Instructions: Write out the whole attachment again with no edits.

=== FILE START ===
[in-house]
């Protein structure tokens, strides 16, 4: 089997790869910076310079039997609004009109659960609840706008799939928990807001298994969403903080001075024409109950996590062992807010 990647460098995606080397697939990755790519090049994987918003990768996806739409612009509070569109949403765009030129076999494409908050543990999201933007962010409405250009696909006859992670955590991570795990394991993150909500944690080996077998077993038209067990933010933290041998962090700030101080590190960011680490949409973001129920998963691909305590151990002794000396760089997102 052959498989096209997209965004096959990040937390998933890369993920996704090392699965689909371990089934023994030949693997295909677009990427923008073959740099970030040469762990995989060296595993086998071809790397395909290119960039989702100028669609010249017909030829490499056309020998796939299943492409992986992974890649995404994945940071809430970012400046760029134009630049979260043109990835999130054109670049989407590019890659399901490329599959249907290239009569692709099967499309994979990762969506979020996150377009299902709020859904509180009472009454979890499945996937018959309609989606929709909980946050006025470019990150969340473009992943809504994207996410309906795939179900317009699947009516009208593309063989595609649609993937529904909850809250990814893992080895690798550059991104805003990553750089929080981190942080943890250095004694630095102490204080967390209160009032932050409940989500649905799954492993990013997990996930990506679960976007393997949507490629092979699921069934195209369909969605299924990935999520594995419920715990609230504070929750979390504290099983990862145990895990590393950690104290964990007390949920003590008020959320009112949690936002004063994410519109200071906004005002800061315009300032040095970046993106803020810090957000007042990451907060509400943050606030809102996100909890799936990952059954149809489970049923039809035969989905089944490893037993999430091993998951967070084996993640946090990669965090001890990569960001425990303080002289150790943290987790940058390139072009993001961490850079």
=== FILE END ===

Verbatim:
[in-house]
């Protein structure tokens, strides 16, 4: 089997790869910076310079039997609004009109659960609840706008799939928990807001298994969403903080001075024409109950996590062992807010 990647460098995606080397697939990755790519090049994987918003990768996806739409612009509070569109949403765009030129076999494409908050543990999201933007962010409405250009696909006859992670955590991570795990394991993150909500944690080996077998077993038209067990933010933290041998962090700030101080590190960011680490949409973001129920998963691909305590151990002794000396760089997102 052959498989096209997209965004096959990040937390998933890369993920996704090392699965689909371990089934023994030949693997295909677009990427923008073959740099970030040469762990995989060296595993086998071809790397395909290119960039989702100028669609010249017909030829490499056309020998796939299943492409992986992974890649995404994945940071809430970012400046760029134009630049979260043109990835999130054109670049989407590019890659399901490329599959249907290239009569692709099967499309994979990762969506979020996150377009299902709020859904509180009472009454979890499945996937018959309609989606929709909980946050006025470019990150969340473009992943809504994207996410309906795939179900317009699947009516009208593309063989595609649609993937529904909850809250990814893992080895690798550059991104805003990553750089929080981190942080943890250095004694630095102490204080967390209160009032932050409940989500649905799954492993990013997990996930990506679960976007393997949507490629092979699921069934195209369909969605299924990935999520594995419920715990609230504070929750979390504290099983990862145990895990590393950690104290964990007390949920003590008020959320009112949690936002004063994410519109200071906004005002800061315009300032040095970046993106803020810090957000007042990451907060509400943050606030809102996100909890799936990952059954149809489970049923039809035969989905089944490893037993999430091993998951967070084996993640946090990669965090001890990569960001425990303080002289150790943290987790940058390139072009993001961490850079």